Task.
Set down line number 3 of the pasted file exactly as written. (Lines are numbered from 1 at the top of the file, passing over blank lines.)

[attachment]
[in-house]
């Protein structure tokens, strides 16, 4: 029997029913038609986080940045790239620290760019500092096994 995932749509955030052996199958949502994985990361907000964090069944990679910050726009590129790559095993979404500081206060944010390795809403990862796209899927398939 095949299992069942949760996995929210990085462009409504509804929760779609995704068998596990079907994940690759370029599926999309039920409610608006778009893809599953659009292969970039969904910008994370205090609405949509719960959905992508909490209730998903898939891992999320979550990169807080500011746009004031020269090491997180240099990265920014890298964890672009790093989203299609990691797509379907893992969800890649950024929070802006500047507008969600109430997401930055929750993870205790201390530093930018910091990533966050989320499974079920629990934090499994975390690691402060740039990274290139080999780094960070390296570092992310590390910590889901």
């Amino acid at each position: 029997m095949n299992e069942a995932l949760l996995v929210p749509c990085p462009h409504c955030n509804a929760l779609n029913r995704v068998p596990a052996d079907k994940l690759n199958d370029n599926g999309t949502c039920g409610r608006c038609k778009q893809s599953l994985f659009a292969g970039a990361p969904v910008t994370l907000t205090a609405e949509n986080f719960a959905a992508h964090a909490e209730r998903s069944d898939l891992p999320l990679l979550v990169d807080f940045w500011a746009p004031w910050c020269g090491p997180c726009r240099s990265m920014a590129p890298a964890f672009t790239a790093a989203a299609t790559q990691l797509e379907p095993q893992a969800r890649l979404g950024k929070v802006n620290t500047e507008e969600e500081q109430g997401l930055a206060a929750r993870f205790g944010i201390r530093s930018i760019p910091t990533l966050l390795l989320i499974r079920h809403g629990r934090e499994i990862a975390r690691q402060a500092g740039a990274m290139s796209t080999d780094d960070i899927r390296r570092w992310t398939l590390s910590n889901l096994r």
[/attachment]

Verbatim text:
């Amino acid at each position: 029997m095949n299992e069942a995932l949760l996995v929210p749509c990085p462009h409504c955030n509804a929760l779609n029913r995704v068998p596990a052996d079907k994940l690759n199958d370029n599926g999309t949502c039920g409610r608006c038609k778009q893809s599953l994985f659009a292969g970039a990361p969904v910008t994370l907000t205090a609405e949509n986080f719960a959905a992508h964090a909490e209730r998903s069944d898939l891992p999320l990679l979550v990169d807080f940045w500011a746009p004031w910050c020269g090491p997180c726009r240099s990265m920014a590129p890298a964890f672009t790239a790093a989203a299609t790559q990691l797509e379907p095993q893992a969800r890649l979404g950024k929070v802006n620290t500047e507008e969600e500081q109430g997401l930055a206060a929750r993870f205790g944010i201390r530093s930018i760019p910091t990533l966050l390795l989320i499974r079920h809403g629990r934090e499994i990862a975390r690691q402060a500092g740039a990274m290139s796209t080999d780094d960070i899927r390296r570092w992310t398939l590390s910590n889901l096994r």